The police captain, on a date with a translator in his department, tries to compliment her with an observation about her “contradictory” nature. She looks so small and delicate, and yet she has such extraordinary confidence!
The poor man, whose name is Philip, does not know who he is talking to. Not in the fictional universe of “Mama Weed”, in which the translator, Patience Portefex, turns out to be a criminal mastermind. And certainly not in the world the rest of us live in. Patience is played by Isabel Huppert, who has that paradox printed on her business card. Philippe’s insight is so blatantly obvious that it prompts the director, Jean-Paul Salomé, to lack imagination.
The crime caper’s list of charges against this watery café au lait is extensive – throwback ethnic stereotypes, cop-film clichés, strange pacing, a painstaking plot – but the main crime is that it wasted the time and talent of one of the supreme is the screen actor of our times. Huppert’s craft and energy are impeccable (Hippolyte Girardot, who plays Philippe, is great too), but the screenplay and direction undermine him at every turn.
Patience, the child of a Jewish mother (Dear Arlett Lillian Rovere of “Call My Agent”) and a long-standing Algerian father, works for the Paris Police translating wiretaps and interrogating Arabic-speaking subjects. A large consignment of hashish is making its way out of Morocco, and when she learns that her mother’s caretaker (Farida Ochani) has a son who is involved in smuggling, she uses her linguistic skills and innate ingenuity. To turn the cargo and rescue the children. Man with serious jail time.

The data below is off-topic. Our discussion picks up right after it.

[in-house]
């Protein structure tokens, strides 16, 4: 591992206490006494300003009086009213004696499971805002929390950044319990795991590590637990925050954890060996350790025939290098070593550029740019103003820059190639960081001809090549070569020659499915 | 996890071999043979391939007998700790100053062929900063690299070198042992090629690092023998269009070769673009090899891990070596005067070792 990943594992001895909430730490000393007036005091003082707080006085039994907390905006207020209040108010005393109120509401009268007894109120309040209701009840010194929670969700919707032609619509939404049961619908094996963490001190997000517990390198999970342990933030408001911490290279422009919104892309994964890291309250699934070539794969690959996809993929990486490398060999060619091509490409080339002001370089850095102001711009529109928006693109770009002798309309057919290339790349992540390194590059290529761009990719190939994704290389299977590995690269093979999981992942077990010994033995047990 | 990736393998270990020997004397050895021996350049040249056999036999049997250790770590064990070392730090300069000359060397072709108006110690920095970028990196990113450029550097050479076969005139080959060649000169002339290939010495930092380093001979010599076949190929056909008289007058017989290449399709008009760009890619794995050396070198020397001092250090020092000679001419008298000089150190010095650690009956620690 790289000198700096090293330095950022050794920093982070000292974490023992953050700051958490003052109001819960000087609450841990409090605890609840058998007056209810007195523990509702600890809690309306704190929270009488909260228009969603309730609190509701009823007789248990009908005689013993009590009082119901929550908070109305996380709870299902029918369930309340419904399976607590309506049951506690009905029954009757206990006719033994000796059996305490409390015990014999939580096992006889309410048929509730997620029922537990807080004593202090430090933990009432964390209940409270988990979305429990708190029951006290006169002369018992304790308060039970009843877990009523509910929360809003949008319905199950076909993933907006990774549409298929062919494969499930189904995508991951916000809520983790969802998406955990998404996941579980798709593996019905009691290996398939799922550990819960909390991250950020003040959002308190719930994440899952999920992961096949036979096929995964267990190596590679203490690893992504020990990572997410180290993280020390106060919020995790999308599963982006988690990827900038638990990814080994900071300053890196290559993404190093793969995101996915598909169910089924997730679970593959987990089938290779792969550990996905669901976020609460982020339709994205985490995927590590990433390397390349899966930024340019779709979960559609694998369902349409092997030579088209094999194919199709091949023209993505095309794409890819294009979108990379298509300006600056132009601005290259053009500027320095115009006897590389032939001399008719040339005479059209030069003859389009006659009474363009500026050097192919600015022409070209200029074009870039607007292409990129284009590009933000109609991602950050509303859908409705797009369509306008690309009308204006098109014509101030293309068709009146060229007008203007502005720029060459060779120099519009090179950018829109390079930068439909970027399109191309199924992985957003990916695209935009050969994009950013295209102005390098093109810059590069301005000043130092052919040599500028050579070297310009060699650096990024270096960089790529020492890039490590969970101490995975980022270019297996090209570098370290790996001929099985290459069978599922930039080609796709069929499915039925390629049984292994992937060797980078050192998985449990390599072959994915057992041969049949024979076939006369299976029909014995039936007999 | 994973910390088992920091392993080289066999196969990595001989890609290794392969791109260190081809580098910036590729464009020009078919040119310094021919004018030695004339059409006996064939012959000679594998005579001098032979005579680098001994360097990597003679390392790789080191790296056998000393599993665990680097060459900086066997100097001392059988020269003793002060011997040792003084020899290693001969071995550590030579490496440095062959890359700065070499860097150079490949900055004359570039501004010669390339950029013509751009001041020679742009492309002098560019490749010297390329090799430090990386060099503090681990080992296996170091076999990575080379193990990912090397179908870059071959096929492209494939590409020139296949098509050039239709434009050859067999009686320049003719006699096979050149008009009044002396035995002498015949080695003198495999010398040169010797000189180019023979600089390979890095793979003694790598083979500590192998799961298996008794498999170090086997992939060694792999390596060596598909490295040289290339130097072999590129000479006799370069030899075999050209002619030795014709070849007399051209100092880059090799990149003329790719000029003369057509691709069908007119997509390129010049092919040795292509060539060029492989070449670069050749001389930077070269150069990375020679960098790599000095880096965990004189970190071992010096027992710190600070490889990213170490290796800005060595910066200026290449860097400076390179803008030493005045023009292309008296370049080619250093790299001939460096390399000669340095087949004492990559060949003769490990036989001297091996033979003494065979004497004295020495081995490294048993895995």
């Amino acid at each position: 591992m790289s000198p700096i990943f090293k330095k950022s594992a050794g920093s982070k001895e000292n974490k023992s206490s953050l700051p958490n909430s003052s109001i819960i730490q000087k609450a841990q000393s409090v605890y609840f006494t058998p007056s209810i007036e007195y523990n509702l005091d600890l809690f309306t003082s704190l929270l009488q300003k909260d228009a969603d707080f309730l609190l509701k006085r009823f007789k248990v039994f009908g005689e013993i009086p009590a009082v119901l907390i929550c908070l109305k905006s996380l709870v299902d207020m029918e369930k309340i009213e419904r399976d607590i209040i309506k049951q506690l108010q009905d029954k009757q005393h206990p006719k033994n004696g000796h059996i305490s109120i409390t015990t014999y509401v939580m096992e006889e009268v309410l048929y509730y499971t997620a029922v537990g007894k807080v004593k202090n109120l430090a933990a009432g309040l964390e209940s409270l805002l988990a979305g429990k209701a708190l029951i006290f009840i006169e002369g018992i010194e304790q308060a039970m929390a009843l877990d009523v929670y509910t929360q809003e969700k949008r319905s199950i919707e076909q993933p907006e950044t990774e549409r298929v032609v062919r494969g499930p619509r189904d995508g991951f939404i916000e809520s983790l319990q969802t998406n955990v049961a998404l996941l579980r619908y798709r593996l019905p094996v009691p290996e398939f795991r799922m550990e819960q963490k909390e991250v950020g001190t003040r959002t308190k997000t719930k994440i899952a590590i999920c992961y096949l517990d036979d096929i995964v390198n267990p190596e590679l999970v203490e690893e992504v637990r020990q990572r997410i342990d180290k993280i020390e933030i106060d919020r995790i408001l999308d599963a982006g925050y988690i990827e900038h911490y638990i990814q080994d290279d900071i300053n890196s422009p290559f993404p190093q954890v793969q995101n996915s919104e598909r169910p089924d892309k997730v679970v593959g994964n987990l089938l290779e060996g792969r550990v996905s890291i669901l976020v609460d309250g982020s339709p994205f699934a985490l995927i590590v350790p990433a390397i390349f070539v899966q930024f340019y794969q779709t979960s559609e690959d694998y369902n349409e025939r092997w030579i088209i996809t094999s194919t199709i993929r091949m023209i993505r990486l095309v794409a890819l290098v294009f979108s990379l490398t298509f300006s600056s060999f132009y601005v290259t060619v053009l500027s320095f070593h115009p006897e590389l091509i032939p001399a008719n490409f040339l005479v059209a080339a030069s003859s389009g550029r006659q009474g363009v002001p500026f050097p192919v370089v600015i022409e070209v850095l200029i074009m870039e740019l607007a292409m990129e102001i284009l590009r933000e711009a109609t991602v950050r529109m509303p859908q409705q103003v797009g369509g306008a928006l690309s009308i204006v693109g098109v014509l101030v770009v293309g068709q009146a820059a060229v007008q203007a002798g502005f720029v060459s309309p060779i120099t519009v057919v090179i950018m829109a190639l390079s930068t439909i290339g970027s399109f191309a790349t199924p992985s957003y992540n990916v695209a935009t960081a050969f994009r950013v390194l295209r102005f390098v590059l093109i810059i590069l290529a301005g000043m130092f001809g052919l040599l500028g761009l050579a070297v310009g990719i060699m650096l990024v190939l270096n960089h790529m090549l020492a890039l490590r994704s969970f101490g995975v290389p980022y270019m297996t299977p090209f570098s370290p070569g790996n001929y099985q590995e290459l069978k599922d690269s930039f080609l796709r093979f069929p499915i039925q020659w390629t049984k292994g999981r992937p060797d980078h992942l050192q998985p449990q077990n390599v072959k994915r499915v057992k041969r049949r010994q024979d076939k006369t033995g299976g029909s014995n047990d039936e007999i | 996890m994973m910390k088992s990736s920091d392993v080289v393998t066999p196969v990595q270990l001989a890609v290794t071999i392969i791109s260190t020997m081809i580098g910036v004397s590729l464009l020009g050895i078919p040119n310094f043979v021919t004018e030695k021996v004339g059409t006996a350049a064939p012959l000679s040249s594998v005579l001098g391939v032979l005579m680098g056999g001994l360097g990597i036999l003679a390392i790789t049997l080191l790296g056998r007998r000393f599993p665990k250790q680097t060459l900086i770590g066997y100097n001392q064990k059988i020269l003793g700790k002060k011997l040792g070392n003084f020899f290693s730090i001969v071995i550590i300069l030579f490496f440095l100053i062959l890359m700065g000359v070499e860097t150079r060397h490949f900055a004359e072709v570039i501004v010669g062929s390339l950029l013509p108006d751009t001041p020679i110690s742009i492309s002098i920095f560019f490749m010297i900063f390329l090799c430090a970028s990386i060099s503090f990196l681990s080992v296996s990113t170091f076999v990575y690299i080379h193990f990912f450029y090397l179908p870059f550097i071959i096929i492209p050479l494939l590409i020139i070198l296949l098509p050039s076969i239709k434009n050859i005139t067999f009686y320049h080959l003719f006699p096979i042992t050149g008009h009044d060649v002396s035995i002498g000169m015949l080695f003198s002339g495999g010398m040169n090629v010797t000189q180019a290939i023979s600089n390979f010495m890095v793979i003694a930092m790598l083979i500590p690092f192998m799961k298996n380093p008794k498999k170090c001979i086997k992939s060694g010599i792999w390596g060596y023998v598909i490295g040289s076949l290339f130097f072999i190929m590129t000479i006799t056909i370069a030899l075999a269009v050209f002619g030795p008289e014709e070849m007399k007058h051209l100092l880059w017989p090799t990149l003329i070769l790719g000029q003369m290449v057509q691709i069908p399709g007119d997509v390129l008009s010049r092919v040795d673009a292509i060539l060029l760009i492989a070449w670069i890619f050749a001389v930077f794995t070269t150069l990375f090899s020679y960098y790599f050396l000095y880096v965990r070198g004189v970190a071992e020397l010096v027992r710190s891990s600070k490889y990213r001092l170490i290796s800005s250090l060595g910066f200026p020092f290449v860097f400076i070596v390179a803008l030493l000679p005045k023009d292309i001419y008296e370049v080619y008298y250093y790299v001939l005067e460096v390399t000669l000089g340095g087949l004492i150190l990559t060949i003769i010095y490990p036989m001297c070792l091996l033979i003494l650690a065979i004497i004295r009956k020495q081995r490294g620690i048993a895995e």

Suddenly in possession of 700 kg of banned material, Patience decided to unload it. A widow with two daughters, constant money worries and an obscure underworld family history, as well as ties to law enforcement, she has both the motive and the resources to be, at least temporarily, a drug kingpin – or queenpin, As the case may be.
She adopts the persona of an impatient, enterprising North African matriarch – Mama Weed (“La Darone” in French) – wearing a hijab, garish jewelry and heavy lipstick, and enlisting the services of Scotch (Rachid Guélaz) and Chocapique (Maurad Boudoud). to do. Bubbling, a couple of little timers. She also forms an alliance with Madame Fo (Jade Nadja Nguyen), the all-seeing, criminal-minded matriarch of the apartment block, where Patience is virtually the only non-Chinese resident.
With Philip and his allies as Hash’s real masters, the film simultaneously intensifies towards melodrama, pageantry and shoot-em-up, without reaching anywhere interesting. There are plenty of movies that Huppert capitalizes on with her appearance, but that’s just a bad thing she happens to be in.
not evaluated. In French, Arabic and Yiddish, with subtitles. Running time: 1 hour 44 minutes. in Theaters.